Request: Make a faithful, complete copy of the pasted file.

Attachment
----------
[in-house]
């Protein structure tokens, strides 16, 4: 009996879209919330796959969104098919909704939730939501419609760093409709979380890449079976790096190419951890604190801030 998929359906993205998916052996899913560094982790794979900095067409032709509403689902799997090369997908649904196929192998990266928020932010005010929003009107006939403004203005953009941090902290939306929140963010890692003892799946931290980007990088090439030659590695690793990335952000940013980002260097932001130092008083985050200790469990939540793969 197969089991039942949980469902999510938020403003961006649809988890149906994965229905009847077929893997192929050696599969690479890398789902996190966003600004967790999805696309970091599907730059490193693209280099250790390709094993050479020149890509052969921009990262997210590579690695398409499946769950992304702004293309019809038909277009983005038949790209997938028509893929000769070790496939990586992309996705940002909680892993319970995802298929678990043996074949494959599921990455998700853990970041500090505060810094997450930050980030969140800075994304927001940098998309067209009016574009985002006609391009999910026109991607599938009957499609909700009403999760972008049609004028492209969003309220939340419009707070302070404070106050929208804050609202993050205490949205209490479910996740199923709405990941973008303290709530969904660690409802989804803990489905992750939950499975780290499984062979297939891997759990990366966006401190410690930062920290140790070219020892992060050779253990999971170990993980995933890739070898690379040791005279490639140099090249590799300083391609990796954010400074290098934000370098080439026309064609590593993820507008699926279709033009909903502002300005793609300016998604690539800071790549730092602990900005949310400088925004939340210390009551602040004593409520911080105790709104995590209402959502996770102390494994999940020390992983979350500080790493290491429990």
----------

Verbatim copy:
[in-house]
């Protein structure tokens, strides 16, 4: 009996879209919330796959969104098919909704939730939501419609760093409709979380890449079976790096190419951890604190801030 998929359906993205998916052996899913560094982790794979900095067409032709509403689902799997090369997908649904196929192998990266928020932010005010929003009107006939403004203005953009941090902290939306929140963010890692003892799946931290980007990088090439030659590695690793990335952000940013980002260097932001130092008083985050200790469990939540793969 197969089991039942949980469902999510938020403003961006649809988890149906994965229905009847077929893997192929050696599969690479890398789902996190966003600004967790999805696309970091599907730059490193693209280099250790390709094993050479020149890509052969921009990262997210590579690695398409499946769950992304702004293309019809038909277009983005038949790209997938028509893929000769070790496939990586992309996705940002909680892993319970995802298929678990043996074949494959599921990455998700853990970041500090505060810094997450930050980030969140800075994304927001940098998309067209009016574009985002006609391009999910026109991607599938009957499609909700009403999760972008049609004028492209969003309220939340419009707070302070404070106050929208804050609202993050205490949205209490479910996740199923709405990941973008303290709530969904660690409802989804803990489905992750939950499975780290499984062979297939891997759990990366966006401190410690930062920290140790070219020892992060050779253990999971170990993980995933890739070898690379040791005279490639140099090249590799300083391609990796954010400074290098934000370098080439026309064609590593993820507008699926279709033009909903502002300005793609300016998604690539800071790549730092602990900005949310400088925004939340210390009551602040004593409520911080105790709104995590209402959502996770102390494994999940020390992983979350500080790493290491429990």